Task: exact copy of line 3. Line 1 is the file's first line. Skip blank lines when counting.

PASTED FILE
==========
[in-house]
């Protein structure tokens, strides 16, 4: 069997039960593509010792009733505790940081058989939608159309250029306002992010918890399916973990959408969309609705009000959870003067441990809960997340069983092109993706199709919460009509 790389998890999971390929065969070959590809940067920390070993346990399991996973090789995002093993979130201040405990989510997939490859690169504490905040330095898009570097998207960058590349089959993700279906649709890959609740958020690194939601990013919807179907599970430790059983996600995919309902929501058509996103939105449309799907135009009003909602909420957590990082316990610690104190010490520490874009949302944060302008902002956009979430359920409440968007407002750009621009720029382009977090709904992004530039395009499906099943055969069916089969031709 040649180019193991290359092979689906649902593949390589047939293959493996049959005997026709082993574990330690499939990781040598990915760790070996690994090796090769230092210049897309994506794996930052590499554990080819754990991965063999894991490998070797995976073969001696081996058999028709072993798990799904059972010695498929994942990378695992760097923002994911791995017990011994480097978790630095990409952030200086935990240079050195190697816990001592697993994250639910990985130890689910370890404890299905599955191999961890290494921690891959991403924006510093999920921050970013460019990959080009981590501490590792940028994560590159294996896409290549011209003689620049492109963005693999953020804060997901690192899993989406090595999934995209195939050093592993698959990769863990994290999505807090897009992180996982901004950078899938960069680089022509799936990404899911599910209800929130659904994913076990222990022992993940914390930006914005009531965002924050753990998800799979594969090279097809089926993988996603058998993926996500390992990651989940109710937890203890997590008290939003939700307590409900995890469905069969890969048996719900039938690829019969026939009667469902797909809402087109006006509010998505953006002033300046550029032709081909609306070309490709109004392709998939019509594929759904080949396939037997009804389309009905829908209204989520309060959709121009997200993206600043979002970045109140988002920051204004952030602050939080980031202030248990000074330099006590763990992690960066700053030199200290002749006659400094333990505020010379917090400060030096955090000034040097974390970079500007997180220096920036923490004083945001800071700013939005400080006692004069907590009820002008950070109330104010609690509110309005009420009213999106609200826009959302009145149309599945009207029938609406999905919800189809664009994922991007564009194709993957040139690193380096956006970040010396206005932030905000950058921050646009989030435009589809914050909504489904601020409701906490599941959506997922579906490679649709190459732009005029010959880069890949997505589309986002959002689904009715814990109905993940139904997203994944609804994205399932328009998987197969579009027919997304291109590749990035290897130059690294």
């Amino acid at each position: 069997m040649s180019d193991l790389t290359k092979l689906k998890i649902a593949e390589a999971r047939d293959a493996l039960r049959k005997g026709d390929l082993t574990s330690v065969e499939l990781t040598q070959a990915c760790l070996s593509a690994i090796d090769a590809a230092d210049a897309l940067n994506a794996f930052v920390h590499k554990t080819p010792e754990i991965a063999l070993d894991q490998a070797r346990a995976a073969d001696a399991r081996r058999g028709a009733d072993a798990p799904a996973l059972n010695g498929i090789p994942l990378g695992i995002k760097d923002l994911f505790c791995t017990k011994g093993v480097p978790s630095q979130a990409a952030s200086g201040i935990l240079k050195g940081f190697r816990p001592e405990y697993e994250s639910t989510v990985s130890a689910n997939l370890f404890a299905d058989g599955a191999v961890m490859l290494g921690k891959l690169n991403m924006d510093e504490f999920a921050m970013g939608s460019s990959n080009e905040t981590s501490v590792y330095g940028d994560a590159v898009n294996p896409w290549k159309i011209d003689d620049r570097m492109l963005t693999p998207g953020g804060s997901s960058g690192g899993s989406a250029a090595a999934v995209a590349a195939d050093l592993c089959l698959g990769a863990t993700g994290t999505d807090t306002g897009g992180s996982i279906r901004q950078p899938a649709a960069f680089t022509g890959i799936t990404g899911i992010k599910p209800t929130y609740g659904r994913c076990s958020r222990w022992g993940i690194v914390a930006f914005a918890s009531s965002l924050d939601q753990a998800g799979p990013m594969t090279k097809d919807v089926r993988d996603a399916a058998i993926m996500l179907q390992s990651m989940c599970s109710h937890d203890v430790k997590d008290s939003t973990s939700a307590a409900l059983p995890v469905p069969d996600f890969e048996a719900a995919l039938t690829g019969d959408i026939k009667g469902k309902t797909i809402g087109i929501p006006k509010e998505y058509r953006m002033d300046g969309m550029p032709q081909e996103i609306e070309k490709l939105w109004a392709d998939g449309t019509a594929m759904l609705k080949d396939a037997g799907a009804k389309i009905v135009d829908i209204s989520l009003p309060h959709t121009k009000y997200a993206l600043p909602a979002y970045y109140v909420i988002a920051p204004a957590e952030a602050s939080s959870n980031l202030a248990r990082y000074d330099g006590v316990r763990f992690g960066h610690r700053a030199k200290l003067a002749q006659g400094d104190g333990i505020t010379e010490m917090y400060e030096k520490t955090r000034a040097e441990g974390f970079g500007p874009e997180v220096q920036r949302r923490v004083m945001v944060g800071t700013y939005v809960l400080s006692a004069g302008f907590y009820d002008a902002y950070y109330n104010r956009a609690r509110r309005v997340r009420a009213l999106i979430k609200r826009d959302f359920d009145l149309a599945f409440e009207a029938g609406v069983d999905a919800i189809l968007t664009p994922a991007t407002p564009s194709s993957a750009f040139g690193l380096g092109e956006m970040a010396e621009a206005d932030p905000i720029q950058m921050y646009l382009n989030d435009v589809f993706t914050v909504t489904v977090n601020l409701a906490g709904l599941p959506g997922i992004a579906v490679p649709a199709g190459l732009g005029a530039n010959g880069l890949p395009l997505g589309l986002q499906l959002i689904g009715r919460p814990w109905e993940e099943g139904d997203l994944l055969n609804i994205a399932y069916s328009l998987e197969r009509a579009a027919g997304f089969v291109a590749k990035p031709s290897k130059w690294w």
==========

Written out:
């Amino acid at each position: 069997m040649s180019d193991l790389t290359k092979l689906k998890i649902a593949e390589a999971r047939d293959a493996l039960r049959k005997g026709d390929l082993t574990s330690v065969e499939l990781t040598q070959a990915c760790l070996s593509a690994i090796d090769a590809a230092d210049a897309l940067n994506a794996f930052v920390h590499k554990t080819p010792e754990i991965a063999l070993d894991q490998a070797r346990a995976a073969d001696a399991r081996r058999g028709a009733d072993a798990p799904a996973l059972n010695g498929i090789p994942l990378g695992i995002k760097d923002l994911f505790c791995t017990k011994g093993v480097p978790s630095q979130a990409a952030s200086g201040i935990l240079k050195g940081f190697r816990p001592e405990y697993e994250s639910t989510v990985s130890a689910n997939l370890f404890a299905d058989g599955a191999v961890m490859l290494g921690k891959l690169n991403m924006d510093e504490f999920a921050m970013g939608s460019s990959n080009e905040t981590s501490v590792y330095g940028d994560a590159v898009n294996p896409w290549k159309i011209d003689d620049r570097m492109l963005t693999p998207g953020g804060s997901s960058g690192g899993s989406a250029a090595a999934v995209a590349a195939d050093l592993c089959l698959g990769a863990t993700g994290t999505d807090t306002g897009g992180s996982i279906r901004q950078p899938a649709a960069f680089t022509g890959i799936t990404g899911i992010k599910p209800t929130y609740g659904r994913c076990s958020r222990w022992g993940i690194v914390a930006f914005a918890s009531s965002l924050d939601q753990a998800g799979p990013m594969t090279k097809d919807v089926r993988d996603a399916a058998i993926m996500l179907q390992s990651m989940c599970s109710h937890d203890v430790k997590d008290s939003t973990s939700a307590a409900l059983p995890v469905p069969d996600f890969e048996a719900a995919l039938t690829g019969d959408i026939k009667g469902k309902t797909i809402g087109i929501p006006k509010e998505y058509r953006m002033d300046g969309m550029p032709q081909e996103i609306e070309k490709l939105w109004a392709d998939g449309t019509a594929m759904l609705k080949d396939a037997g799907a009804k389309i009905v135009d829908i209204s989520l009003p309060h959709t121009k009000y997200a993206l600043p909602a979002y970045y109140v909420i988002a920051p204004a957590e952030a602050s939080s959870n980031l202030a248990r990082y000074d330099g006590v316990r763990f992690g960066h610690r700053a030199k200290l003067a002749q006659g400094d104190g333990i505020t010379e010490m917090y400060e030096k520490t955090r000034a040097e441990g974390f970079g500007p874009e997180v220096q920036r949302r923490v004083m945001v944060g800071t700013y939005v809960l400080s006692a004069g302008f907590y009820d002008a902002y950070y109330n104010r956009a609690r509110r309005v997340r009420a009213l999106i979430k609200r826009d959302f359920d009145l149309a599945f409440e009207a029938g609406v069983d999905a919800i189809l968007t664009p994922a991007t407002p564009s194709s993957a750009f040139g690193l380096g092109e956006m970040a010396e621009a206005d932030p905000i720029q950058m921050y646009l382009n989030d435009v589809f993706t914050v909504t489904v977090n601020l409701a906490g709904l599941p959506g997922i992004a579906v490679p649709a199709g190459l732009g005029a530039n010959g880069l890949p395009l997505g589309l986002q499906l959002i689904g009715r919460p814990w109905e993940e099943g139904d997203l994944l055969n609804i994205a399932y069916s328009l998987e197969r009509a579009a027919g997304f089969v291109a590749k990035p031709s290897k130059w690294w």